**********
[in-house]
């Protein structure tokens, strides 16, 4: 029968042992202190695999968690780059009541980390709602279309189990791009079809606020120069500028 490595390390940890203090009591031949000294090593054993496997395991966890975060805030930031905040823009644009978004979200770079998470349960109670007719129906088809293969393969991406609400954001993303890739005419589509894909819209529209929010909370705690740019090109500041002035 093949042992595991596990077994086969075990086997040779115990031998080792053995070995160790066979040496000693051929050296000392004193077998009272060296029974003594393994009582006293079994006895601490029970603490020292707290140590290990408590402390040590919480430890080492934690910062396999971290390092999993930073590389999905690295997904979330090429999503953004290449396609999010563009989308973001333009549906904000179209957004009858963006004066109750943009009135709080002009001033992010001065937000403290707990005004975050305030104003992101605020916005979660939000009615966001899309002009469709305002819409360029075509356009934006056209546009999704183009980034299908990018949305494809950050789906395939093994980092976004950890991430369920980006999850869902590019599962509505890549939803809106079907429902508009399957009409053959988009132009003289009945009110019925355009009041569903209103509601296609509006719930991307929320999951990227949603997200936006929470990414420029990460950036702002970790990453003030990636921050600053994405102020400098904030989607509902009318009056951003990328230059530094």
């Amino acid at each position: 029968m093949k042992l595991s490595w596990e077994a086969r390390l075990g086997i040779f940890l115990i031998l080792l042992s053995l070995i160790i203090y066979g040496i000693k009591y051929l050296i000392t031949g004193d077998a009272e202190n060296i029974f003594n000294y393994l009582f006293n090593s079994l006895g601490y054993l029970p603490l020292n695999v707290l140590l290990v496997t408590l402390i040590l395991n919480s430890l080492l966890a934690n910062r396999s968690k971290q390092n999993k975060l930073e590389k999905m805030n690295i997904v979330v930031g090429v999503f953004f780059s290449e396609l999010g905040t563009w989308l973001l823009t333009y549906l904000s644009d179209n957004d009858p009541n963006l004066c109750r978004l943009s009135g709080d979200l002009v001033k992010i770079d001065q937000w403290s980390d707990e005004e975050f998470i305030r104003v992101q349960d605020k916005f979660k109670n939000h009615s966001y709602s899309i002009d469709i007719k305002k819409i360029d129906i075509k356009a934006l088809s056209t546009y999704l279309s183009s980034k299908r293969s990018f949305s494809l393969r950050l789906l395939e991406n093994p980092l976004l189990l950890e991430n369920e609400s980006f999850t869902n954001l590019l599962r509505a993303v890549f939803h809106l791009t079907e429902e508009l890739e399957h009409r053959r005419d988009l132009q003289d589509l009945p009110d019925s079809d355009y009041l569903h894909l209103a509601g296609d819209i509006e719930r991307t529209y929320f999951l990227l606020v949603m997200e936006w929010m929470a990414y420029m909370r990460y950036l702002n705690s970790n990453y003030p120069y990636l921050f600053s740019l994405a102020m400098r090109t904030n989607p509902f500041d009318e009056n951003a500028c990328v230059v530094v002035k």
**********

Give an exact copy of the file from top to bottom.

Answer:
[in-house]
């Protein structure tokens, strides 16, 4: 029968042992202190695999968690780059009541980390709602279309189990791009079809606020120069500028 490595390390940890203090009591031949000294090593054993496997395991966890975060805030930031905040823009644009978004979200770079998470349960109670007719129906088809293969393969991406609400954001993303890739005419589509894909819209529209929010909370705690740019090109500041002035 093949042992595991596990077994086969075990086997040779115990031998080792053995070995160790066979040496000693051929050296000392004193077998009272060296029974003594393994009582006293079994006895601490029970603490020292707290140590290990408590402390040590919480430890080492934690910062396999971290390092999993930073590389999905690295997904979330090429999503953004290449396609999010563009989308973001333009549906904000179209957004009858963006004066109750943009009135709080002009001033992010001065937000403290707990005004975050305030104003992101605020916005979660939000009615966001899309002009469709305002819409360029075509356009934006056209546009999704183009980034299908990018949305494809950050789906395939093994980092976004950890991430369920980006999850869902590019599962509505890549939803809106079907429902508009399957009409053959988009132009003289009945009110019925355009009041569903209103509601296609509006719930991307929320999951990227949603997200936006929470990414420029990460950036702002970790990453003030990636921050600053994405102020400098904030989607509902009318009056951003990328230059530094």
């Amino acid at each position: 029968m093949k042992l595991s490595w596990e077994a086969r390390l075990g086997i040779f940890l115990i031998l080792l042992s053995l070995i160790i203090y066979g040496i000693k009591y051929l050296i000392t031949g004193d077998a009272e202190n060296i029974f003594n000294y393994l009582f006293n090593s079994l006895g601490y054993l029970p603490l020292n695999v707290l140590l290990v496997t408590l402390i040590l395991n919480s430890l080492l966890a934690n910062r396999s968690k971290q390092n999993k975060l930073e590389k999905m805030n690295i997904v979330v930031g090429v999503f953004f780059s290449e396609l999010g905040t563009w989308l973001l823009t333009y549906l904000s644009d179209n957004d009858p009541n963006l004066c109750r978004l943009s009135g709080d979200l002009v001033k992010i770079d001065q937000w403290s980390d707990e005004e975050f998470i305030r104003v992101q349960d605020k916005f979660k109670n939000h009615s966001y709602s899309i002009d469709i007719k305002k819409i360029d129906i075509k356009a934006l088809s056209t546009y999704l279309s183009s980034k299908r293969s990018f949305s494809l393969r950050l789906l395939e991406n093994p980092l976004l189990l950890e991430n369920e609400s980006f999850t869902n954001l590019l599962r509505a993303v890549f939803h809106l791009t079907e429902e508009l890739e399957h009409r053959r005419d988009l132009q003289d589509l009945p009110d019925s079809d355009y009041l569903h894909l209103a509601g296609d819209i509006e719930r991307t529209y929320f999951l990227l606020v949603m997200e936006w929010m929470a990414y420029m909370r990460y950036l702002n705690s970790n990453y003030p120069y990636l921050f600053s740019l994405a102020m400098r090109t904030n989607p509902f500041d009318e009056n951003a500028c990328v230059v530094v002035k």